That the only reality, the only one, right here and way out beyond space and time, is Love.

Such a dramatic lesson it’s been, that I’ll probably be chatting on about it, now and then, for the rest of my own little schoolroom lifetime.

Today I need to tell you thanks for all the letters and cards and emails that you’ve sent and for the ones you thought about sending…those worked too.  It was a remarkable healing.  We fly again.



Welcome to Jonathan’s New Home: jonathanlivingstonseagull.com

I’ve wondered all these years, could there be a place in the world where those who love the ideals of Jonathan Seagull can meet?

Wouldn’t it be a joy for me to meet just one person who values what I value, who paints the colors of their own portrait quietly on this canvas?  Not only a joy for me, but for others who have been touched by Jonathan’s wingtip, sometimes a whisper, sometimes it changed their lives completely… would it be possible to say hi to them, to ask them, if they wished, to tell us about a world they see, about coincidence brushing their lives?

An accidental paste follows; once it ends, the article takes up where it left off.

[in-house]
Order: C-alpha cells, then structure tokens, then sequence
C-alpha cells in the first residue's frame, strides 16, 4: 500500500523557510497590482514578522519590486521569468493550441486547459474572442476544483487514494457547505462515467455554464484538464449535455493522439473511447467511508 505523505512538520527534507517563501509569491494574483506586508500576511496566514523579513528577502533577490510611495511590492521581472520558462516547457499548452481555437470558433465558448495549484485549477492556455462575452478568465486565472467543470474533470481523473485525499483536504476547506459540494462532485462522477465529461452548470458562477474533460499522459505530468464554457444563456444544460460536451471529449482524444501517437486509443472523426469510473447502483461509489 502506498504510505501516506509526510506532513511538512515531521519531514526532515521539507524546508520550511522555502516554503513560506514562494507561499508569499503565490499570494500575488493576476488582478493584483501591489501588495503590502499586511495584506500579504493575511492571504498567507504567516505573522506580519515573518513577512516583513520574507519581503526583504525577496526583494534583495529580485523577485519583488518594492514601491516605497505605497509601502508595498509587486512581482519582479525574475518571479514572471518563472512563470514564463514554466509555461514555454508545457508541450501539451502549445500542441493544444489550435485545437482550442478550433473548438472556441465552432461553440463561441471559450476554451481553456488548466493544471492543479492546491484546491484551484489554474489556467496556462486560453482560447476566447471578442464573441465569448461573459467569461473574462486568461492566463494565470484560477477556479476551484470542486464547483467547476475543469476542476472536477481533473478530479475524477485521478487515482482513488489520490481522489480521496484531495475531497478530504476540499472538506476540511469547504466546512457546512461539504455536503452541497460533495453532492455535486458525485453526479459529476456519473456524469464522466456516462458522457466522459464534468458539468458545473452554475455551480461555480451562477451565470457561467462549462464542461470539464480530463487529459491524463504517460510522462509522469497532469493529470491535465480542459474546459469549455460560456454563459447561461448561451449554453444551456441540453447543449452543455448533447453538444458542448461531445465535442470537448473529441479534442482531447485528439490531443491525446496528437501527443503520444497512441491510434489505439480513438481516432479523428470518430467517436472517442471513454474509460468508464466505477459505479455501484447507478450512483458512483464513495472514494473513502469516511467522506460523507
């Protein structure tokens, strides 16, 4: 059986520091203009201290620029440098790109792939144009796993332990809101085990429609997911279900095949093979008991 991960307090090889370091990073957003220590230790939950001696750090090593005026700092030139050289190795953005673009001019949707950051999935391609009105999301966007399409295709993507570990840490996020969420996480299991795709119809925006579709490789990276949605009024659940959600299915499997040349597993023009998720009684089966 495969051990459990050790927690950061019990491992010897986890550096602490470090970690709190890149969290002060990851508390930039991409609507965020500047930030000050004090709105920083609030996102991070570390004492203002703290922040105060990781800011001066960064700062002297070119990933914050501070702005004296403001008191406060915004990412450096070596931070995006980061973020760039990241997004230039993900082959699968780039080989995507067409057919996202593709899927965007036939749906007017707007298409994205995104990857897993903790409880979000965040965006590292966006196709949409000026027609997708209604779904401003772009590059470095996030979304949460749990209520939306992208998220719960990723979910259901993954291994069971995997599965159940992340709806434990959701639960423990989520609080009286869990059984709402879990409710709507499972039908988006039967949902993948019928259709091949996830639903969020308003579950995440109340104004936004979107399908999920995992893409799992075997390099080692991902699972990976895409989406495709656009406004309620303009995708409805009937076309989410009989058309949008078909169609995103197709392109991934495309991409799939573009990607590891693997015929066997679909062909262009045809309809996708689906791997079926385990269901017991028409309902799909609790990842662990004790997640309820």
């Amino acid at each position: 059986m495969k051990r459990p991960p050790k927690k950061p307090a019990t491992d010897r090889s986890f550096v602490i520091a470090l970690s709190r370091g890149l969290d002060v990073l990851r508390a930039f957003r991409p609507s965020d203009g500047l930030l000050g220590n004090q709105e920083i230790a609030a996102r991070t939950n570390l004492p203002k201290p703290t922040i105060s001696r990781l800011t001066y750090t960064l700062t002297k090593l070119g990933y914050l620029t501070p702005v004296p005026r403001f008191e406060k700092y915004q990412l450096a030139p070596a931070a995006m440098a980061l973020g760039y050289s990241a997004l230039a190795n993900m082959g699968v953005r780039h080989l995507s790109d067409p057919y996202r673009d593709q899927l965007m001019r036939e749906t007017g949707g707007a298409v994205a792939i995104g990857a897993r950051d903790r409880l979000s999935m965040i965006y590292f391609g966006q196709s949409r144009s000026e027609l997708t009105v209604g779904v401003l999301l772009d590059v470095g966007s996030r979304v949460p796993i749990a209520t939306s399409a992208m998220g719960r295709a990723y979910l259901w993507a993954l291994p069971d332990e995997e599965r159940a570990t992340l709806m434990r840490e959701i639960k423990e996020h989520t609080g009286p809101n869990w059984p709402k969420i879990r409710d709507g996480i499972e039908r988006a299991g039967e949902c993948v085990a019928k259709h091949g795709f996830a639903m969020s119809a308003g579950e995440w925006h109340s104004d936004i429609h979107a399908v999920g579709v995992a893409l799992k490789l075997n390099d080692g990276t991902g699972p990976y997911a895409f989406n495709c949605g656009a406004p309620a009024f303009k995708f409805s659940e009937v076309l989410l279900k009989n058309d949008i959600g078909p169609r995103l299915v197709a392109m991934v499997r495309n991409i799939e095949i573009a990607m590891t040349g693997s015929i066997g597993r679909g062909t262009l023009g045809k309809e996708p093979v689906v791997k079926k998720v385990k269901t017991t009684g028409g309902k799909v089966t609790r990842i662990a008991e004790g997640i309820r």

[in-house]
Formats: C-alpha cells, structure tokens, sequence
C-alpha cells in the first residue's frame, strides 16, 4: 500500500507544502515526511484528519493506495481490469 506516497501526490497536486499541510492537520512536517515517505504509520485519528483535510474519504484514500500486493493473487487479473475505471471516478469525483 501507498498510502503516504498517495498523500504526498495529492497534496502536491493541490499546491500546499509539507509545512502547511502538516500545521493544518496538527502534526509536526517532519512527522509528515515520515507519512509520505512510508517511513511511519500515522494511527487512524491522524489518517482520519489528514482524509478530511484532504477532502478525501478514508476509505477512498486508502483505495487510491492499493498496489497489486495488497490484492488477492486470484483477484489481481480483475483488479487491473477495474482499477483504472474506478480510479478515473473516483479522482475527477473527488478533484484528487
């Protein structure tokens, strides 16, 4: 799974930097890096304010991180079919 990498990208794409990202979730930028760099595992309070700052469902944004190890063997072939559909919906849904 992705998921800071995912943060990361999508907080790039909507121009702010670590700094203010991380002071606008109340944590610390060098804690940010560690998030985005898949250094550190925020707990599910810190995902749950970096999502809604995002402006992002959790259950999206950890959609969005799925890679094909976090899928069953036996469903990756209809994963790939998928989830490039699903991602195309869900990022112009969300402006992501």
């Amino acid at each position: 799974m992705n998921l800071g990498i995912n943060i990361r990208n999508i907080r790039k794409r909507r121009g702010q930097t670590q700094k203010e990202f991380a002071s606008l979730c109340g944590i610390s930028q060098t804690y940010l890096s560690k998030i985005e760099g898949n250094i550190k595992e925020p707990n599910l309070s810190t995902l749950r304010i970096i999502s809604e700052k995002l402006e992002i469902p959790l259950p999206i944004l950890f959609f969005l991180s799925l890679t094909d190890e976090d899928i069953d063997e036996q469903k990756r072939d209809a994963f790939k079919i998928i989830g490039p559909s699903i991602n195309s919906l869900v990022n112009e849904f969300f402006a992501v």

At last it’s happened. The opening day for the site is March 31.

What will happen if we meet on line? One wrote me a note years ago, that reading Jonathan, he had decided to quit an advertising position in Manhattan. He would finally follow what he loved, to sail his little sailboat around the world. He told me this on a postcard mailed from Portugal. I never heard from him again, but what a life he had chosen, and how it had affected mine, and now his note meets your life, too.

Come visit the new website, tell us your story, if you wish. Did Jonathan touch your life, did it change you? I’d love to know, and with your permission we could post your story to share with others.

Thank you for your hello, and for listening to my own, at last.


IT’S ABOUT time, isn’t it?